Allen: you've got this platonic landscape of information which includes all possibilities. Good. What keeps this from being a static timeless entity? Why/how, in your view, is information realized/experienced or whatever?

Anonymous said...

Well, first, I think you said it pretty well earlier: Time is the dimension of experience. But experience is an internal "psychological" concept, not an external concept. Therefore "time" is also an internal feature, not necessarily an external feature.

So it seems to me that we have have no direct access to the physical world. Information about the physical world is conveyed to us via our senses. BUT, we don't even have direct conscious access to our sensory data. All of that sensory data is instead apparently heavily processed by various neural subsystems and "feature detectors", the outputs of which are then reintegrated into a simplified mental model of reality, and THAT is what we are actually aware of. That mental model is what we think of as "the real world". So it seems to me that we can already think of ourselves as living in a world of abstract information.

The same is true of time. We experience time only because we represent that experience internally as part of our simplified model of the world. If there is an external time, it could be altered in many ways, but our internal representation (and experience) of time will remain unchanged. This is kind of what I was getting at with my very first post.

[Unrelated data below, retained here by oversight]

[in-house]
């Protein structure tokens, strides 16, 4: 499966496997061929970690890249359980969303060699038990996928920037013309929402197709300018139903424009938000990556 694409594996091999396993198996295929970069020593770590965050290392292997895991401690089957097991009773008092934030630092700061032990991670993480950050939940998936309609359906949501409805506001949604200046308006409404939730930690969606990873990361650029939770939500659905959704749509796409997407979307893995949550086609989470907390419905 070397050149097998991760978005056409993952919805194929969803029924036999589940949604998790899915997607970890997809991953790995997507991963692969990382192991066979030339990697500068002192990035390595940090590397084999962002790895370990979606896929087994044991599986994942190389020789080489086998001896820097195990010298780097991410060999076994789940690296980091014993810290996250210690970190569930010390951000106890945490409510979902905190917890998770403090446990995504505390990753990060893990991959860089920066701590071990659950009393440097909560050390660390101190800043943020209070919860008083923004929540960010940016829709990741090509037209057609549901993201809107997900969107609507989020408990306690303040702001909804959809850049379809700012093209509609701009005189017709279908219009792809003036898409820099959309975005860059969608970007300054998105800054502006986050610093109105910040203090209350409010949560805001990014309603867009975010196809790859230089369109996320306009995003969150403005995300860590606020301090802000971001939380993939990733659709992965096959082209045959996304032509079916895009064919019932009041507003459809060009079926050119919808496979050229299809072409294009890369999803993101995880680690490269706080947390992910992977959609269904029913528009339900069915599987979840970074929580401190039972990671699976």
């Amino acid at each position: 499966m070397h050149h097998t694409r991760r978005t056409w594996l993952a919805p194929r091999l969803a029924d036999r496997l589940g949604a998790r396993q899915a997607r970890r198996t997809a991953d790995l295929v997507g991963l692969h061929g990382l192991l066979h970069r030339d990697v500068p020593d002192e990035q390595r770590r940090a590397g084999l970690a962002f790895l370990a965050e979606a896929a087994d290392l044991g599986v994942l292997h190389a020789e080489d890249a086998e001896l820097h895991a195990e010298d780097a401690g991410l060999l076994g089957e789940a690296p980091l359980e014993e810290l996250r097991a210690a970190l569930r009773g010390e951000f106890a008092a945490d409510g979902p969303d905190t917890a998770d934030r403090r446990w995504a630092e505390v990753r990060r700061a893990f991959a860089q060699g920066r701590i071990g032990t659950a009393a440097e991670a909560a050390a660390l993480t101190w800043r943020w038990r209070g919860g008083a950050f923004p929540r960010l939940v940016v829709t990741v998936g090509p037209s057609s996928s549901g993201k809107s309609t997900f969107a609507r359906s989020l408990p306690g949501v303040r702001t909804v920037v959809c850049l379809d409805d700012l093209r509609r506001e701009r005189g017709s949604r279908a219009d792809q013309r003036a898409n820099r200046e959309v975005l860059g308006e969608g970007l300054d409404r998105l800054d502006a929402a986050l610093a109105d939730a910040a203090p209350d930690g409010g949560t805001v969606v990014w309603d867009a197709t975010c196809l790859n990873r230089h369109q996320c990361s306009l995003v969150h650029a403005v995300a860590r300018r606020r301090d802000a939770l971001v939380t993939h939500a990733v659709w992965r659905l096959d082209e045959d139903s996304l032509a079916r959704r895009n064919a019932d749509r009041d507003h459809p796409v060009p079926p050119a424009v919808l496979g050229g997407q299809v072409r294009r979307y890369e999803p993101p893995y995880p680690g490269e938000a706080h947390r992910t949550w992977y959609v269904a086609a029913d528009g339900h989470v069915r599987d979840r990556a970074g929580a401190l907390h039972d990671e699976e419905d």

And also you can go back to the computer simulation idea and think about various scenarios. If you and your environment were simulated on a fast computer or a slow wouldn't be able to tell the difference. If the computer ran for a while, then the simulation data was saved and the computer turned off, then a year later the computer and the simulation were restarted where they left off, you would have no way to detect that a year had passed in "external" time. To you in the simulation, it would be as though nothing had happened, because the computer simulation would pick up on the same exact calculation where it had left off. There was no interruption in your experience of time.